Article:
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Andrea Meyers - Snickerdoodles

I think I was in college when I had my first snickerdoodle. I didn’t grow up with them, but we enjoyed lots of other cookies in our house, so I wasn’t totally deprived! Well, these cinnamon cookies quickly became a favorite of mine and rank right up there with chocolate chip and oatmeal cookies as a great after school or work snack. I like how these crackle on top and the color of the cinnamon sugar contrasts with the soft creamy-colored interior, and I dearly love the smell of them baking. They smell like autumn to me, and they pair perfectly with a tall glass of milk or a cup of hot chocolate, tea, chai, or coffee, basically anything you drink while eating good cookies! Michael’s mom bakes them every year when we make our trek to the Meyers camp in the Adirondacks, and they don’t last long, especially with my boys around!

We enjoy this classic version with cinnamon, but you can also spice them up with ginger, allspice, cardamom, and chocolate! Check out the links to some other yummy snickerdoodles in the Variations below.

This is an old recipe which calls for shortening, which was once quite popular in cooking. I generally prefer unsalted butter for baking, and you can substitute equal amounts here, just keep in mind that butter has a liquid content of around 20% and shortening has no liquid. Because of the liquid content, cookies made with butter tend to spread more, making them thinner and crispier than cookies made with shortening, but they also taste better. Freezing the formed dough for a few minutes before baking will help the butter melt slower thus retaining the cookie shape better in the oven.


Adapted from Ann Meyers, from an old cookbook (title unknown).

Makes about 5 dozen 2-inch cookies.


stand mixer with paddle attachment
small bowl
small plate
baking sheets, ungreased


1 cup (16 tablespoons/1 stick) shortening or unsalted butter (2 sticks), softened
1-1/2 cups granulated sugar
2 large eggs
2-3/4 cups unbleached all-purpose flour
2 teaspoons cream of tartar
1 teaspoon baking soda
1/4 teaspoon salt

4 tablespoons sugar
4 teaspoons cinnamon


1. Preheat oven to 400° F.

2. In the bowl of the stand mixer, cream together the shortening, sugar, and eggs.

3. In the small bowl, sift together the flour, cream of tartar, baking soda, and salt. Add to the shortening mixture and stir on low until combined.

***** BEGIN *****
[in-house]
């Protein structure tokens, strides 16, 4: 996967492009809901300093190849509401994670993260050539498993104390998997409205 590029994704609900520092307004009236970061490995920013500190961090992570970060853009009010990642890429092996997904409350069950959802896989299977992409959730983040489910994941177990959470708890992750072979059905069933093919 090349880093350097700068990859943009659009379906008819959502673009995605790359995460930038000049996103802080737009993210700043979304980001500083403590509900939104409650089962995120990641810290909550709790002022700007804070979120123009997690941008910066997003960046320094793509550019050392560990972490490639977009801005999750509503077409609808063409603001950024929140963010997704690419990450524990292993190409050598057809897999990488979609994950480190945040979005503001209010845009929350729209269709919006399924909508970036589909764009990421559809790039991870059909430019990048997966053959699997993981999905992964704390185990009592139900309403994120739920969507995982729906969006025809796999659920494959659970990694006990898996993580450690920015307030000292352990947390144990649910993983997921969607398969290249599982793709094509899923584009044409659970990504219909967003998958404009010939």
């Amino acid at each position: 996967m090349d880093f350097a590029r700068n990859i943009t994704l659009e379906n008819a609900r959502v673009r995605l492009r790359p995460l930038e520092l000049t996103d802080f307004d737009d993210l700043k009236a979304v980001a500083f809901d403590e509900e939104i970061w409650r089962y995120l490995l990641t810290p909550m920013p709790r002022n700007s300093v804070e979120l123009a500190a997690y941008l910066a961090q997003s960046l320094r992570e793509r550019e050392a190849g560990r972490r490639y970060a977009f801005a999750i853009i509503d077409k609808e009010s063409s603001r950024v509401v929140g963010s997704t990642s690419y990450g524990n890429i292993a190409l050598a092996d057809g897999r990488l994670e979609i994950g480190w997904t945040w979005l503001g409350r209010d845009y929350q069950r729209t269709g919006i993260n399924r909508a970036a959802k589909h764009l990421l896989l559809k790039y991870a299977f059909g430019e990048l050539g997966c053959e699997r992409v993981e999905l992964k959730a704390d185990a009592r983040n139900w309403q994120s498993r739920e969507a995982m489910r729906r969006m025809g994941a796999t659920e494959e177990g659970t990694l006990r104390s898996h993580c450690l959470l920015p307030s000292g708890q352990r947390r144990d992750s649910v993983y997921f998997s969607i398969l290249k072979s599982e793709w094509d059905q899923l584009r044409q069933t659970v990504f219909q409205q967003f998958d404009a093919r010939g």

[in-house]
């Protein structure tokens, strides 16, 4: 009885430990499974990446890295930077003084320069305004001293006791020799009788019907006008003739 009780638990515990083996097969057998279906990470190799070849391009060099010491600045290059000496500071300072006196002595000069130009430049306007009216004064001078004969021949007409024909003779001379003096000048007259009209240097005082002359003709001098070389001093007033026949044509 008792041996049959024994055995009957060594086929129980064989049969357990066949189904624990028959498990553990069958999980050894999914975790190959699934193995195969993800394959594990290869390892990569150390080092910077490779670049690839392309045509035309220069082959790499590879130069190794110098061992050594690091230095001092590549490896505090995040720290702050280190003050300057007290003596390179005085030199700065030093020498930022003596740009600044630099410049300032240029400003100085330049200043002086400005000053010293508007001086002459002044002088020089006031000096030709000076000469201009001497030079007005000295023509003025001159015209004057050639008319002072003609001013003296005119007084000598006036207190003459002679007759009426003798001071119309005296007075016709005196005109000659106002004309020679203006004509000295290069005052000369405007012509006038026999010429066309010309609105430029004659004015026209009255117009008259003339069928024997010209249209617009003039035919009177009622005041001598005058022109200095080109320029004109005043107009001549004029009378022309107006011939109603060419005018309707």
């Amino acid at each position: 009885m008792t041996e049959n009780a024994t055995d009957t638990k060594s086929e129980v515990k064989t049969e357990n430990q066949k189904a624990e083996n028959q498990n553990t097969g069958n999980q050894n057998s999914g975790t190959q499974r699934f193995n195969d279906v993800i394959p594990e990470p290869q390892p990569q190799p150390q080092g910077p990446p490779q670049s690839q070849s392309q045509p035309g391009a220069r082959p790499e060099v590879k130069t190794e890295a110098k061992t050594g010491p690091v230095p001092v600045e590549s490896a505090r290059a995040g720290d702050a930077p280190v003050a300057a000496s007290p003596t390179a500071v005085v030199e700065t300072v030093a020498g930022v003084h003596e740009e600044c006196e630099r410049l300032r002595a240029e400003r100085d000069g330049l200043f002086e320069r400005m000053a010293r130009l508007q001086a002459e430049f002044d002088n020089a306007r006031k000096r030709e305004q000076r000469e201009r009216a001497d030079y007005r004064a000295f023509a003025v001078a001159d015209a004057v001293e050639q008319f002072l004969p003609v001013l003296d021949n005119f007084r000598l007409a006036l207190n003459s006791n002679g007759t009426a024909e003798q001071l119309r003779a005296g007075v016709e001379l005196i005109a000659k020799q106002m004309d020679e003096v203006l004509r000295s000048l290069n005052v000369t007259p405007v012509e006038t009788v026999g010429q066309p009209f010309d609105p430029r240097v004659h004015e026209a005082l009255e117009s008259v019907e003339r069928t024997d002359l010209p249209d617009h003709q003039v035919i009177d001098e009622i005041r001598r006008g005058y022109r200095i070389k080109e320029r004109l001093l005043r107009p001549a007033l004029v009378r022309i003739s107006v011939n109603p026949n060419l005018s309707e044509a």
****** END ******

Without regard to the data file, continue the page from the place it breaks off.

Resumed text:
4. In the small plate, stir together the cinnamon and sugar. Shape dough into balls about the size of a walnut and roll around in the cinnamon sugar until coated all the way around. Place on ungreased baking sheets about 2 inches apart.

5. Bake about 8 to 10 minutes, until the cookies are lightly browned but still soft. They should puff up then flatten out.


Baking Bites – Chai Snickerdoodles

Family Style Food – Chocolate Chai Snickerdoodles

[Disclosure: This blog earns a small commission through affiliate links.]


  1. says

    Perhaps you’ll know the answer to this Andrea – I always thought Snickerdoodles were supposed to have a piece of chocolate inside of them, probably because that is how I was introduced to them. Are they?

  2. Michael says

    This reminds me of home, would sure like some now here in Prague where it is snowing and bitter cold. Great picture, your photographs are great!

  3. Mary says

    I need some advice. I made Snickerdoodles this week and they puffed up but never flattened out. They were also very dry tasting. (Not burnt or overcooked, just dry) I’ve made these dozens of times before (same recipe as yours) and never had this problem. After I made them this week, I went out the next night and bought all new ingredients and made another batch and the same thing happened.
    My butter was softened, but not melted. In the first batch I used the baking soda that I had in my cupboard but I used a brand new box on the second batch. My cream of tartar was brand new.
    I’m baffled.
    Any suggestions would be very much appreciated!

    • Kayla(: says

      If I may put in my input, how old is your oven? Sometimes as ovens age they tend to get hotter than the portrayed degrees for example my oven was about 12 years old and when I pre-heated it to 450°, it would actually be around 465°, try turning it down about 10°, and see what happens(:

  4. says

    Hi Mary. The only thing I can think of is that the cookies stayed in the oven too long and the middles cooked all the way. Snickerdoodles should come out of the oven with the edges cooked and the middle still a little soft so that they can “fall” and crackle.

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